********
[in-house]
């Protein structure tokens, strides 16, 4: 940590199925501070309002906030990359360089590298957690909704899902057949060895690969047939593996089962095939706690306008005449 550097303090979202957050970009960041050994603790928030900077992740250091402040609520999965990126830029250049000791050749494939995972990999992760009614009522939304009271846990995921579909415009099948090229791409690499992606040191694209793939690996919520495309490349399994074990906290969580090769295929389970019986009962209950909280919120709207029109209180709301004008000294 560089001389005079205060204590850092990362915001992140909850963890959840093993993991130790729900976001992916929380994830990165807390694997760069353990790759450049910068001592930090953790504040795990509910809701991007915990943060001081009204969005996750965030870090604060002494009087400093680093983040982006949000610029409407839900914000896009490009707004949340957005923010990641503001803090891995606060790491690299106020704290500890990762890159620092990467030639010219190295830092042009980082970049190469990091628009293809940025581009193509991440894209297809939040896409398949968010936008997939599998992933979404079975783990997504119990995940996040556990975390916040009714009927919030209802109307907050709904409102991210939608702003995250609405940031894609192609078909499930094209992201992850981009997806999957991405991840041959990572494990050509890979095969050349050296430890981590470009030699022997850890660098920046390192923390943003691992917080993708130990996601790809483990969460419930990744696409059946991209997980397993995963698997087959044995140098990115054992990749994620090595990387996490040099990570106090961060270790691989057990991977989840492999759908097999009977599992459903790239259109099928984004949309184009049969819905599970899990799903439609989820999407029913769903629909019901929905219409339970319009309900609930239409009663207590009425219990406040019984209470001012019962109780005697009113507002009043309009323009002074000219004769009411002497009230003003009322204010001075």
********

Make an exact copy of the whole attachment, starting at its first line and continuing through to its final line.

[in-house]
């Protein structure tokens, strides 16, 4: 940590199925501070309002906030990359360089590298957690909704899902057949060895690969047939593996089962095939706690306008005449 550097303090979202957050970009960041050994603790928030900077992740250091402040609520999965990126830029250049000791050749494939995972990999992760009614009522939304009271846990995921579909415009099948090229791409690499992606040191694209793939690996919520495309490349399994074990906290969580090769295929389970019986009962209950909280919120709207029109209180709301004008000294 560089001389005079205060204590850092990362915001992140909850963890959840093993993991130790729900976001992916929380994830990165807390694997760069353990790759450049910068001592930090953790504040795990509910809701991007915990943060001081009204969005996750965030870090604060002494009087400093680093983040982006949000610029409407839900914000896009490009707004949340957005923010990641503001803090891995606060790491690299106020704290500890990762890159620092990467030639010219190295830092042009980082970049190469990091628009293809940025581009193509991440894209297809939040896409398949968010936008997939599998992933979404079975783990997504119990995940996040556990975390916040009714009927919030209802109307907050709904409102991210939608702003995250609405940031894609192609078909499930094209992201992850981009997806999957991405991840041959990572494990050509890979095969050349050296430890981590470009030699022997850890660098920046390192923390943003691992917080993708130990996601790809483990969460419930990744696409059946991209997980397993995963698997087959044995140098990115054992990749994620090595990387996490040099990570106090961060270790691989057990991977989840492999759908097999009977599992459903790239259109099928984004949309184009049969819905599970899990799903439609989820999407029913769903629909019901929905219409339970319009309900609930239409009663207590009425219990406040019984209470001012019962109780005697009113507002009043309009323009002074000219004769009411002497009230003003009322204010001075």